This morning it was 21 degrees in Denver.  Quite the contrast from last week.

Last week I was in Ft. Lauderdale having lunch with several friends on Las Olas Boulevard, not far from the beach.  We were at a restaurant we had been to before.  This time the service was very poor.  Two meals had to be re-ordered because they ran out of food and hadn’t told the waitress.  When we asked for a complimentary appetizer while we were waiting for the re-order, they offered a bowl of soup – for three people.  After we had spent $100 on lunch, we asked to talk with the manager.  He arrived at our table defensive and said that one bowl of soup for three people was “very reasonable”.

We were stunned.  I had never had such an irrational, freakish conversation with a restaurant manager.  My friend, Karen, said, “Oh my God, that’s not the way to have handled this problem.  You should never avoid a problem.  You should always RUN IN TO A PROBLEM.”  She proceeded to describe all of the ways she would have turned the situation around.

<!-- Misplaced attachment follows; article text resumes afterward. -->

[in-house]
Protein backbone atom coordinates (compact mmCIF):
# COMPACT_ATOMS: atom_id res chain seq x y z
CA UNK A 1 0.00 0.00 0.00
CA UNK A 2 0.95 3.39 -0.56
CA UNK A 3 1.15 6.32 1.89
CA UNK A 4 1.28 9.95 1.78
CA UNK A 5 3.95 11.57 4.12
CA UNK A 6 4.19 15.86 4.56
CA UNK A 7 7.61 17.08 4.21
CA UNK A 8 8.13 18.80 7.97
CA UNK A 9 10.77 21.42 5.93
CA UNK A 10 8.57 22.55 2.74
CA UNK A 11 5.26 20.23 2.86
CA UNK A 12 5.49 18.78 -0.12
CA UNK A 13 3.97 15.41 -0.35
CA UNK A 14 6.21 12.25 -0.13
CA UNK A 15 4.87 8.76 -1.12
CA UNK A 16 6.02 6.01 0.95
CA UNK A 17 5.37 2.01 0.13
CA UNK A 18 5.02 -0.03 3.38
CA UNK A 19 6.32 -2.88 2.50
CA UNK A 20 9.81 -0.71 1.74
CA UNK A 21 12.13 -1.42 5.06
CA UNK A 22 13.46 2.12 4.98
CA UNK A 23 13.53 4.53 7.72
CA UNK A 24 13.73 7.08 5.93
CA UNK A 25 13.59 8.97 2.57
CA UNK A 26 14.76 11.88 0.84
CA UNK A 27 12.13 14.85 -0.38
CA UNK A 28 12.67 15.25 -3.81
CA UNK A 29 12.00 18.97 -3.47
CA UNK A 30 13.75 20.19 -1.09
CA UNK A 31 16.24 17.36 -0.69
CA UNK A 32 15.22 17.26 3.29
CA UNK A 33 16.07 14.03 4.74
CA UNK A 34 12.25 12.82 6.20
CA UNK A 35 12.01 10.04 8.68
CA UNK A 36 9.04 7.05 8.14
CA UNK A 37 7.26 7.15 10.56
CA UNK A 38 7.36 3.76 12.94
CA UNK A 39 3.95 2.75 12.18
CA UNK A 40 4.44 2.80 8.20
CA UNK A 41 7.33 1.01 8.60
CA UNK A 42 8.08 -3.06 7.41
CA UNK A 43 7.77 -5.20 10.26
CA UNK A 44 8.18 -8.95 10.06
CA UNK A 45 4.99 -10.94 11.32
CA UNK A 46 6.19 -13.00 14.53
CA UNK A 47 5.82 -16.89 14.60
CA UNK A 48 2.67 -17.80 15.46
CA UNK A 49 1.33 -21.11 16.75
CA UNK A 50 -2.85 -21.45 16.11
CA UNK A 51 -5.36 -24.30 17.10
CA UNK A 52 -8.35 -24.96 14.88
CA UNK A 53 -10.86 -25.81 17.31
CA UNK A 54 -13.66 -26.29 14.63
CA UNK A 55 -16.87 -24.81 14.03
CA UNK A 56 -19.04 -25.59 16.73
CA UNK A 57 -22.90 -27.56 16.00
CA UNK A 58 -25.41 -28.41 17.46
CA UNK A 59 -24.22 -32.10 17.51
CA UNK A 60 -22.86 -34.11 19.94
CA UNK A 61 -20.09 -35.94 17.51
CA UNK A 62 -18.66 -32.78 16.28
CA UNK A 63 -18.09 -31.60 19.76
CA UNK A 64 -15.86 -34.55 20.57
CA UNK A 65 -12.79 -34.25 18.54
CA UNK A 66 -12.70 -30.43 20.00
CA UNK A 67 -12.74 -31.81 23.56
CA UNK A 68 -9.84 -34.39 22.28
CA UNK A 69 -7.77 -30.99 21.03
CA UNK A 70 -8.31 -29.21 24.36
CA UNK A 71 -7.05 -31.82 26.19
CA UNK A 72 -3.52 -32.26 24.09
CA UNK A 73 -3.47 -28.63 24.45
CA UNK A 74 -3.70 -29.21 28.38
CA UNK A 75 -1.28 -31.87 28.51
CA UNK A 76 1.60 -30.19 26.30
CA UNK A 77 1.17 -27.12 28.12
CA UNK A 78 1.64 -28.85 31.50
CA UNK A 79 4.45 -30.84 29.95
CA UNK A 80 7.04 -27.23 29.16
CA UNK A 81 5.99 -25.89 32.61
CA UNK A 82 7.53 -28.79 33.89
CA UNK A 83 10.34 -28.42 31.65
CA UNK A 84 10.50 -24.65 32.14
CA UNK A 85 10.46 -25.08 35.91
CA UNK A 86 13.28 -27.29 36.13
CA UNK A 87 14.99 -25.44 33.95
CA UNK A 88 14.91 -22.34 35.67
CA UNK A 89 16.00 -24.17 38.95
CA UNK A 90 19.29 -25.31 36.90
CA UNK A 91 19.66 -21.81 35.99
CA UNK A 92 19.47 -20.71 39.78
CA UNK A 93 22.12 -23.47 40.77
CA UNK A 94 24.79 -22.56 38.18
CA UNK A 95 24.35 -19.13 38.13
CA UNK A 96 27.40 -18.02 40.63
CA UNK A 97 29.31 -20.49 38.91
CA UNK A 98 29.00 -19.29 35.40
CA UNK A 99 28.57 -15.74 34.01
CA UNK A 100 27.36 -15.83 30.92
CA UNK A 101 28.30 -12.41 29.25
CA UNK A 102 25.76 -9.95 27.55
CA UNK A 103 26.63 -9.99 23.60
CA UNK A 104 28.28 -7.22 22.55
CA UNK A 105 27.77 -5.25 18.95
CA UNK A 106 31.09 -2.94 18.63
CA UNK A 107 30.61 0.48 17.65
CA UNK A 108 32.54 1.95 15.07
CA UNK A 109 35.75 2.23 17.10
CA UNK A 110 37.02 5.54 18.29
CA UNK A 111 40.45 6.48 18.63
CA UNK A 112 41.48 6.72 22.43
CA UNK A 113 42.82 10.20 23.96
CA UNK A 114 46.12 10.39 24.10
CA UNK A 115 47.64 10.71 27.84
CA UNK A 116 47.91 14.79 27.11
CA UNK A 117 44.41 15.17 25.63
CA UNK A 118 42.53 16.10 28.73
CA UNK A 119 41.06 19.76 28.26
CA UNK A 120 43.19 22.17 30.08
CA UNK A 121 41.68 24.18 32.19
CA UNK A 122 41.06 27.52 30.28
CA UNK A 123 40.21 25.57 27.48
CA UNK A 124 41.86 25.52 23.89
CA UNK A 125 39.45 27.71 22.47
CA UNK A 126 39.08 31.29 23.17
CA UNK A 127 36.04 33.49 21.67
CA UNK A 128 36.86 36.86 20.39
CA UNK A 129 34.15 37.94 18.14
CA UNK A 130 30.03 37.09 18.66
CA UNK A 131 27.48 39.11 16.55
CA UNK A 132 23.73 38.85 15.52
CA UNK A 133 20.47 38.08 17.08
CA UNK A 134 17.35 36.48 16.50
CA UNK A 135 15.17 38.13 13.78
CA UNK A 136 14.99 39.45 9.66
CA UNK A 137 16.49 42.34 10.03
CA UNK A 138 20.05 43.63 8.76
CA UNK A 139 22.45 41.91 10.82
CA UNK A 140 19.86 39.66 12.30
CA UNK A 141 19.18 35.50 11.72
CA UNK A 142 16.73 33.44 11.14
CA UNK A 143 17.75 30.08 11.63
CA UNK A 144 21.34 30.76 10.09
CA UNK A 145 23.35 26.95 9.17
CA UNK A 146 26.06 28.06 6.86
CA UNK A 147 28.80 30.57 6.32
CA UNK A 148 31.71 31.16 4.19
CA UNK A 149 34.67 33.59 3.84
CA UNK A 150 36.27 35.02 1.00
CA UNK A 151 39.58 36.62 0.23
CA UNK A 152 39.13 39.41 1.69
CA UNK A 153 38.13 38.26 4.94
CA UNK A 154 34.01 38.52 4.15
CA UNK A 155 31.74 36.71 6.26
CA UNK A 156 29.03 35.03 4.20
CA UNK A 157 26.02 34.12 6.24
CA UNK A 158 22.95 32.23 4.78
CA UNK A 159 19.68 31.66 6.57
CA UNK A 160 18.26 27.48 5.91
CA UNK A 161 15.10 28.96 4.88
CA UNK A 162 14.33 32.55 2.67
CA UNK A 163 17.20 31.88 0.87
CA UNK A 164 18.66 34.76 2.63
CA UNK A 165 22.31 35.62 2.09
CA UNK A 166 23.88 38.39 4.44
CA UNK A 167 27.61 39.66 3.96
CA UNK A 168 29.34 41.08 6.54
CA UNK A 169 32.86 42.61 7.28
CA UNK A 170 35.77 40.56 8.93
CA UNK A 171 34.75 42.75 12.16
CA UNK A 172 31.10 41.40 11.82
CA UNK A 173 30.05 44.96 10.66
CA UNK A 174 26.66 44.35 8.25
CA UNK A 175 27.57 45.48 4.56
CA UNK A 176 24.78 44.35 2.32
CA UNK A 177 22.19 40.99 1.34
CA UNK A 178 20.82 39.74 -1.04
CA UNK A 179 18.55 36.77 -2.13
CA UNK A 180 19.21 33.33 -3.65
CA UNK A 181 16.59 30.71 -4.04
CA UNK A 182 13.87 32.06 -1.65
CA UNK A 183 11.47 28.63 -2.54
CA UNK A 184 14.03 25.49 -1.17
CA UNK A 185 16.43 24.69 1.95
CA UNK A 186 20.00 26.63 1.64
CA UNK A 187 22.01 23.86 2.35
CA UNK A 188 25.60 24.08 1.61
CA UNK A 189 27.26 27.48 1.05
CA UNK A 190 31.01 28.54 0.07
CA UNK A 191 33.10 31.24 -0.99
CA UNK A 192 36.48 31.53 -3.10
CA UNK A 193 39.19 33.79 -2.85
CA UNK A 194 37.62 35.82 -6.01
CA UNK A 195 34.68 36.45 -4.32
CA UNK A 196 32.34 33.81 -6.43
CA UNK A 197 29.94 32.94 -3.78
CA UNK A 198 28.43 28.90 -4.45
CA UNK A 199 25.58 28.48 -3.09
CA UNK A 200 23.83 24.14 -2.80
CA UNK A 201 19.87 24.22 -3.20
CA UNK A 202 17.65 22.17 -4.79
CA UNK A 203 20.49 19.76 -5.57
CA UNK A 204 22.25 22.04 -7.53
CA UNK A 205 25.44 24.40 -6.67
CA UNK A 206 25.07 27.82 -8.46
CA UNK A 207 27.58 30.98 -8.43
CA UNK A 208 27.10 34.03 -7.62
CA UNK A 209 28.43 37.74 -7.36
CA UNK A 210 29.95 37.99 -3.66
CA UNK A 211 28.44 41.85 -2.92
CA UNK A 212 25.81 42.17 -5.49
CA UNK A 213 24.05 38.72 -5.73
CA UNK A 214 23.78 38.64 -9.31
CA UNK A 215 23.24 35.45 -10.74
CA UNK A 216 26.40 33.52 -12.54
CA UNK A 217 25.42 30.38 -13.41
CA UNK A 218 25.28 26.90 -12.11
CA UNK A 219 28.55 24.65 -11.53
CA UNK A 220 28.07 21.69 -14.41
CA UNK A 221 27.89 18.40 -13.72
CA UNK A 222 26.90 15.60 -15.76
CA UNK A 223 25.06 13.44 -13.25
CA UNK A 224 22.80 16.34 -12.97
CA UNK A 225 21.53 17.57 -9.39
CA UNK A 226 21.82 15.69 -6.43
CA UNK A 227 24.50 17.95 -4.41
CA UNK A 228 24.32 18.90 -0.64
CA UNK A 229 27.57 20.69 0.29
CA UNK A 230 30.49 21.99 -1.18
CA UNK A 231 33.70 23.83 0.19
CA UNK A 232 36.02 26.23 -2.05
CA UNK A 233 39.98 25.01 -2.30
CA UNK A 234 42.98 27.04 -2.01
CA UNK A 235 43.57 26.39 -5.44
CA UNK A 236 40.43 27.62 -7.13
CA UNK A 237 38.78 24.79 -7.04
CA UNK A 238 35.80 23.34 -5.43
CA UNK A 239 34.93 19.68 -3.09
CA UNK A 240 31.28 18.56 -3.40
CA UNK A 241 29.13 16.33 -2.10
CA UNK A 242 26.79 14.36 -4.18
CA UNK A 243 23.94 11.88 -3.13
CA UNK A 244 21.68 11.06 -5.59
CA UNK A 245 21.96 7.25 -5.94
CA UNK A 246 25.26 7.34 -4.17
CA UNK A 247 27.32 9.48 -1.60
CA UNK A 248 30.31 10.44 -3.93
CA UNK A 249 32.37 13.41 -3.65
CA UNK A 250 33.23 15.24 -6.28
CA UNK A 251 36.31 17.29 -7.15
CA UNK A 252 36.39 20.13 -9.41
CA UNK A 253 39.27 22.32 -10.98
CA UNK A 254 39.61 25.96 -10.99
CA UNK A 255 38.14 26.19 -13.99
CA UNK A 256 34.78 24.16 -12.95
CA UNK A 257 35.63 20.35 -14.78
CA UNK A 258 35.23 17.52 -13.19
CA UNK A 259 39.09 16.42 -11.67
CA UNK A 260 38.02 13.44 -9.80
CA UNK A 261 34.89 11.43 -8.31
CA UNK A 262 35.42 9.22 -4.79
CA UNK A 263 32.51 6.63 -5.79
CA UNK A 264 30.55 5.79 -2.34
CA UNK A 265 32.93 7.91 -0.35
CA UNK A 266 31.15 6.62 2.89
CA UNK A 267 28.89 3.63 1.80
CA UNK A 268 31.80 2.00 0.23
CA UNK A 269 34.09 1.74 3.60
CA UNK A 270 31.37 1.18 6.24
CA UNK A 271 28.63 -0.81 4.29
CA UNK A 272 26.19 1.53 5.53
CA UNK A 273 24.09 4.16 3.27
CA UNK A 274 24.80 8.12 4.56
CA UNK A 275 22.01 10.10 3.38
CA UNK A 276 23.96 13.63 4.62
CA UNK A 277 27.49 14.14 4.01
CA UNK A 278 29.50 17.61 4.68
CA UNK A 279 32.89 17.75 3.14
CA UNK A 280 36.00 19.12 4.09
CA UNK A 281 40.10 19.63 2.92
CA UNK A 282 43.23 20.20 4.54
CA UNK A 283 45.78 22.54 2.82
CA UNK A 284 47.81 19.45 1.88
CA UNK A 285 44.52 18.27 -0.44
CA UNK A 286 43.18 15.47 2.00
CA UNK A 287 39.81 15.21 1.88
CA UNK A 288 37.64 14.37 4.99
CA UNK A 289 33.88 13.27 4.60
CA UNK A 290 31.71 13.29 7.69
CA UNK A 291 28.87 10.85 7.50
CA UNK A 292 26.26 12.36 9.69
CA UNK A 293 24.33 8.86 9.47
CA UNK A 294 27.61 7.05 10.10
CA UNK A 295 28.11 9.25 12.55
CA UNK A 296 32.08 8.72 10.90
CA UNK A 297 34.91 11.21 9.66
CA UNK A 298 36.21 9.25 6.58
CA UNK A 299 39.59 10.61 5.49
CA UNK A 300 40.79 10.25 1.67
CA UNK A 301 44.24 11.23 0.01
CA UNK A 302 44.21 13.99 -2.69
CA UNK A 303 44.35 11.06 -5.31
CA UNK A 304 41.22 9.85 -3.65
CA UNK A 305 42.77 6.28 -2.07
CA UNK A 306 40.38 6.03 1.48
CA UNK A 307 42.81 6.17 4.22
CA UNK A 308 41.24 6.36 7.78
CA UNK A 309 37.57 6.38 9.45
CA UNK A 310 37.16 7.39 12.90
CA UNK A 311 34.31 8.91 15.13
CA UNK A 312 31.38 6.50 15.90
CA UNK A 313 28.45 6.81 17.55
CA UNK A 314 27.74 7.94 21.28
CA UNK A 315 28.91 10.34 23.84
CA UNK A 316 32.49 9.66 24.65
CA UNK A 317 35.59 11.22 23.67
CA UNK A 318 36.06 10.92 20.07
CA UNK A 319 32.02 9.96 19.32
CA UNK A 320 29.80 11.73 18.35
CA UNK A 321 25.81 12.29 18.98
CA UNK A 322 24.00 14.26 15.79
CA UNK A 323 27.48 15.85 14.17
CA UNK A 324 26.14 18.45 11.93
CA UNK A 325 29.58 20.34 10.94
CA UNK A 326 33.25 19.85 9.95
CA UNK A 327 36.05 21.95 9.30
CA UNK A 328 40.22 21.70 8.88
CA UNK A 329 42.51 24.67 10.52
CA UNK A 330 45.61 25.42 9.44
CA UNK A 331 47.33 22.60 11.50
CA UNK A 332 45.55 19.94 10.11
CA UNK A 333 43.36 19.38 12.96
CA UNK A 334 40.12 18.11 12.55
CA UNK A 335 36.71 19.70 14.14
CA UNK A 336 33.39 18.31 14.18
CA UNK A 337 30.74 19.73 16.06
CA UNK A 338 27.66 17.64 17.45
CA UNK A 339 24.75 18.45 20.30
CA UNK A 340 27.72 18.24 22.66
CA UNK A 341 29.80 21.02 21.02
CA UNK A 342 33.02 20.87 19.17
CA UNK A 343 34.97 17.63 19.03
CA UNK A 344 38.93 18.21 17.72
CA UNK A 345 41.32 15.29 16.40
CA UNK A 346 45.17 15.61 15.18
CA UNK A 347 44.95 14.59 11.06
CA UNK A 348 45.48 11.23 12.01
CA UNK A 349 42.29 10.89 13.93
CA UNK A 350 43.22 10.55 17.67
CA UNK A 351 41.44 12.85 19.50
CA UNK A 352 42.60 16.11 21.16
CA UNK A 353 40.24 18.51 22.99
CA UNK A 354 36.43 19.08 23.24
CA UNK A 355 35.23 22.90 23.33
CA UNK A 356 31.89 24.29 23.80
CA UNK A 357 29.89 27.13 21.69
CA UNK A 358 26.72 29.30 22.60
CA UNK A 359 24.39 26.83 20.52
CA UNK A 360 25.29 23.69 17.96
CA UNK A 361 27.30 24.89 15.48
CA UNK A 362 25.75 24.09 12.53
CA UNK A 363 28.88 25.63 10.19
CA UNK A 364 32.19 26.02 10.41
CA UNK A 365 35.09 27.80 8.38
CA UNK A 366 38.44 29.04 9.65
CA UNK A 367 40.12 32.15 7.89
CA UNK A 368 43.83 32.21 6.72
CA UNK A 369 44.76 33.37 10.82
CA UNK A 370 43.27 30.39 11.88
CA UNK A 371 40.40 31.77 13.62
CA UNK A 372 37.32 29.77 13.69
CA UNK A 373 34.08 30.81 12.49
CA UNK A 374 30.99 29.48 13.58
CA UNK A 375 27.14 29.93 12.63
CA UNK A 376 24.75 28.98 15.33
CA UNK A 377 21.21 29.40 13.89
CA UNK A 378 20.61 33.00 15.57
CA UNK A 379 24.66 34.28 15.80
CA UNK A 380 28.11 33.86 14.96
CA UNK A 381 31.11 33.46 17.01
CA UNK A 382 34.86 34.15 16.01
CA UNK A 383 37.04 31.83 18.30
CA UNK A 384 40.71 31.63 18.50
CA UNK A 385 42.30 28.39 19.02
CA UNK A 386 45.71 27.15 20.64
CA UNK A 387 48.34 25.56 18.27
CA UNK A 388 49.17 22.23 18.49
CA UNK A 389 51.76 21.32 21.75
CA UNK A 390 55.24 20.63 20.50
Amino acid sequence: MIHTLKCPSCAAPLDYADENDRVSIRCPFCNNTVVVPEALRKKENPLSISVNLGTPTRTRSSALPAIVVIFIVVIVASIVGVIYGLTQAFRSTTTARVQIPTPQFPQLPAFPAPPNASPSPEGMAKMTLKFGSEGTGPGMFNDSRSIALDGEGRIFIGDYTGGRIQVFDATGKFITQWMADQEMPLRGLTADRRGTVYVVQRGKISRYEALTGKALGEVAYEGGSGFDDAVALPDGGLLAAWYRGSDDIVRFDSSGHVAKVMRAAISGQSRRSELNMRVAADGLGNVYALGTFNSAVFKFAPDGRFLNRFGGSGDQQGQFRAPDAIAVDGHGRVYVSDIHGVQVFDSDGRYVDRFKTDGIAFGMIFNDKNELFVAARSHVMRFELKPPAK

Simple, powerful advice.  So next time you have a problem, consider how to Run IN TO the problem.  Rather than stepping away, avoiding, and hoping it will go away, a problem is best resolved when we run IN TO the problem.

So set aside your self-protective posture. Clearly identify the problem at hand. Put yourself into a proactive inner state.  Design a strategy of resolution, and carry through.  Avoidance can cause something poor to become something worse.

If you’re not sure how to resolve the matter, don’t be shy about asking for help.  The more quickly you take care of it, the better you’ll feel.

We’ll never return to that restaurant.  We’ll tell our family, friends, and business associates.  We’ll blog about the experience.  We’ll post poor survey reviews.

Gees, if the manager had been proactive – running IN TO the problem, the story would have ended much differently.  If he had given us an appetizer, we would have felt fairly compensated for our inconvenience.  If he had offered two appetizers or free desserts, or coupons for our next visit in addition to the appetizer, we would have felt valued.  We would have gladly returned again and spread the good word – a manager who genuinely valued customers.

Instead, we left feeling our lunch experience was about as comfortable as 21 degrees in Denver.